Try Our Deep-Fried Tejadas
Twenty feet. Or thereabouts--that's what had the power to make or break my night.
Cut, if you will, to the NESN camera shot of the child in the crowd, "GO" painted in green on his forehead, "RED" in the appropriate color on his left cheek, "SOX" on the right cheek, eyes widening as David Ortiz lifted one to deep right-center.
The ball carries and carries and carries as what Fenway patrons were not on their feet already with two on, two out and Big Papi at the plate leap to their feet. The kid stares and stares, and then at the last moment his jaw drops, he jerks his head away as if slapped. His eyes clamp shut. He opens them again, squeezes them closed several times, and behind my own eyes I can feel the tears pricking up behind his. He blinks and gasps for breath. The Red Sox have kicked him directly in the stomach.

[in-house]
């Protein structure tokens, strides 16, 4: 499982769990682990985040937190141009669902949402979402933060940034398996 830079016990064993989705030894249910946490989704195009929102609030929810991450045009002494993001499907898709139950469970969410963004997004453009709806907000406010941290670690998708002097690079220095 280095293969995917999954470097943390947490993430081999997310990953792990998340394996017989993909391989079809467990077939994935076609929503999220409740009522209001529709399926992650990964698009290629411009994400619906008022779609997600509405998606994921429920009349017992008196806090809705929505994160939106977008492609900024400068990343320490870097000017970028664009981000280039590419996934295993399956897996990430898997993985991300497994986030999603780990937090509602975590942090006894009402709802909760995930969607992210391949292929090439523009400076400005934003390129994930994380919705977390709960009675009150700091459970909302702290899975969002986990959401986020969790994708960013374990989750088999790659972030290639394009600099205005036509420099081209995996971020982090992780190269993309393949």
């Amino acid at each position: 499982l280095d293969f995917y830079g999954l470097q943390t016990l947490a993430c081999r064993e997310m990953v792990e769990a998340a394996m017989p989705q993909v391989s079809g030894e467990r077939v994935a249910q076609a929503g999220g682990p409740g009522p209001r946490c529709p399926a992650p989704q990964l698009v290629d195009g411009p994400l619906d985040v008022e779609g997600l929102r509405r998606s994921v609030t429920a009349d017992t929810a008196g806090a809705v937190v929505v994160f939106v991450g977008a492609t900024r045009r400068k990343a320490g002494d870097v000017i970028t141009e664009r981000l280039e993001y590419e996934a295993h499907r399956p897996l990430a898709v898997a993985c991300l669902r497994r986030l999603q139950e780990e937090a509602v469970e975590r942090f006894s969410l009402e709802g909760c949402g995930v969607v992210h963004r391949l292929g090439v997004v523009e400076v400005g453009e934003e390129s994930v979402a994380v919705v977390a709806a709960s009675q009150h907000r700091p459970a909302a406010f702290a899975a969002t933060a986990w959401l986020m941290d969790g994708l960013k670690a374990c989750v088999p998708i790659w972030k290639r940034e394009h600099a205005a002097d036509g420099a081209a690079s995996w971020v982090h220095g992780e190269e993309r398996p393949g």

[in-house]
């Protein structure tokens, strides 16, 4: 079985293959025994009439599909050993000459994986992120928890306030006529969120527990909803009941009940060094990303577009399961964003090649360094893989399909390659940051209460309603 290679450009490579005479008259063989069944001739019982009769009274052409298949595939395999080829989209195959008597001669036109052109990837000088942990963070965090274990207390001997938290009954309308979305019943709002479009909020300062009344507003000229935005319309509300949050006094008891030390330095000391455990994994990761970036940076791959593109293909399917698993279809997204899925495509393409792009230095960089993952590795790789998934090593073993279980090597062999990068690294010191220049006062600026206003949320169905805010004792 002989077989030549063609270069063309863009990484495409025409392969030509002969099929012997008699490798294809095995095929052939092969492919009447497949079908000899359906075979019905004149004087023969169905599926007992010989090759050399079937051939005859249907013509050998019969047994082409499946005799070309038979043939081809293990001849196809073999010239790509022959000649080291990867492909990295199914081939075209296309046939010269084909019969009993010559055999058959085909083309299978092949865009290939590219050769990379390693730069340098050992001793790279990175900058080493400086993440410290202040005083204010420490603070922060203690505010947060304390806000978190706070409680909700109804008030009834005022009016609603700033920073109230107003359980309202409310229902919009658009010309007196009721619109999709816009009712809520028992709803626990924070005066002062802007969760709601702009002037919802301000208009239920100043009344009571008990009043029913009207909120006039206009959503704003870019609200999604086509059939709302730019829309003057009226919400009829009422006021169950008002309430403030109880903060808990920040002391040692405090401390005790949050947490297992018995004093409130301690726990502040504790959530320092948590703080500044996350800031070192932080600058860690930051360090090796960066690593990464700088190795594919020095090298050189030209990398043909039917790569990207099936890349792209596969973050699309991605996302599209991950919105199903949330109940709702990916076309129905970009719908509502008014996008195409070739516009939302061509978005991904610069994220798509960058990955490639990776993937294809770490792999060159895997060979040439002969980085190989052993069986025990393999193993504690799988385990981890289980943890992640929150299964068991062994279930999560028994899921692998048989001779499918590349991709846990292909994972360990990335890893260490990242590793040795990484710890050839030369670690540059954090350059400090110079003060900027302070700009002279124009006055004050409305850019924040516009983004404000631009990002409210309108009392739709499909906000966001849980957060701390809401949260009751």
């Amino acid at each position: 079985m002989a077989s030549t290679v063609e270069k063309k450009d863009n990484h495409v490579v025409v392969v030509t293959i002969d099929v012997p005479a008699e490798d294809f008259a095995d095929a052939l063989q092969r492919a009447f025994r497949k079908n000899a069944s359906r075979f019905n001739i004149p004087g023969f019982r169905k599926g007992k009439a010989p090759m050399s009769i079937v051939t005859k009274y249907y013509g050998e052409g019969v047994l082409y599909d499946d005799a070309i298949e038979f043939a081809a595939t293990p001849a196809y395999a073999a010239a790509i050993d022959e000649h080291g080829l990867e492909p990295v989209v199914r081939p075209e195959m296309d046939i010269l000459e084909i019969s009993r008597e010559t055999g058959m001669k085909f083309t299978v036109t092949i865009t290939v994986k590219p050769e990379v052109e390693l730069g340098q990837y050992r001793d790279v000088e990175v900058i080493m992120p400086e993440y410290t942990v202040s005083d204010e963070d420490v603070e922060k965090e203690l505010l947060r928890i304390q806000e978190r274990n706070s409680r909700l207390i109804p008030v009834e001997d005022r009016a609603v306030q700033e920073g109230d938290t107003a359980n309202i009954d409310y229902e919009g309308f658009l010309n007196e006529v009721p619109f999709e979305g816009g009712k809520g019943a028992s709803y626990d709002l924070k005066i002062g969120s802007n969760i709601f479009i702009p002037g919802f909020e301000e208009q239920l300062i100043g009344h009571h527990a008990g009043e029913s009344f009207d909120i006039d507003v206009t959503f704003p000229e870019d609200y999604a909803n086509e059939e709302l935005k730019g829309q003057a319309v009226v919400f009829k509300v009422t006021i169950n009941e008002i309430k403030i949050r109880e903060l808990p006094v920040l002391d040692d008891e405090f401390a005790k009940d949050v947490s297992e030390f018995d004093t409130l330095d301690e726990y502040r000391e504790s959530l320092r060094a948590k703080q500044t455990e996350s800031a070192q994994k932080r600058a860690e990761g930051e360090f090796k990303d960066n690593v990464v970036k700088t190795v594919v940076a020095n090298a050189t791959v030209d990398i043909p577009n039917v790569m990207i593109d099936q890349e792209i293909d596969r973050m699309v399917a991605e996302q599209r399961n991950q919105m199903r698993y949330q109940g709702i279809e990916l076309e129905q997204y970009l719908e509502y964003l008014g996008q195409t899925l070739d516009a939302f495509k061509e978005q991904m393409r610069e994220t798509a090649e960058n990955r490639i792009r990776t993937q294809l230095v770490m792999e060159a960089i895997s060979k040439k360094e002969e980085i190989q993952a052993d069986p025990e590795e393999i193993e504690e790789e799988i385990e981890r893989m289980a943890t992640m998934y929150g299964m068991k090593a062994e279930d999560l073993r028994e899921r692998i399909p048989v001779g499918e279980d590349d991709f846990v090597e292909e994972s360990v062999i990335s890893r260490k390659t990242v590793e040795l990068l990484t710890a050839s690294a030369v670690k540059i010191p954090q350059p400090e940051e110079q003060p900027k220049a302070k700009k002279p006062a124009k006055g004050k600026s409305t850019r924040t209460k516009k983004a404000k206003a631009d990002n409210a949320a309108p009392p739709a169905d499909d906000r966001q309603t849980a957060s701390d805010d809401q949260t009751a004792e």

He has been officially baptized into the Fellowship of the Miserable.
All because of twenty feet of distance between the bullpen wall and Jay Gibbons' glove, where Ortiz' fly ball landed to end the game and any hope of another walkoff win over those (insert insulting adjective here) Orioles.
When these things happen I make what Steve calls the Red Sox Face. Making the Red Sox Face is easy. Simply scrunch up your every facial muscle into a tooth-baring grimace, eyes preferably closed tightly, veins and various ligaments that should never be seen standing out in stark relief in your neck and jaw. For added effect, bring one hand up till it is level with your agonized facial expression, being sure to twist it into a desperate claw.
You may find it a familiar pose once you try it. Let me know how it works out.
Twenty goddamn feet.
There it goes. Not much else to say, really.
"Well," Steve said, folding his hands over his belly, ever the old man in a young man's body. "There is still more baseball to be played."
There was a brief pause while crickets and sirens sang an off-kilter, distinctly Lowell duet around us.
"Thanks, Obi-Wan." Kellie finally answered.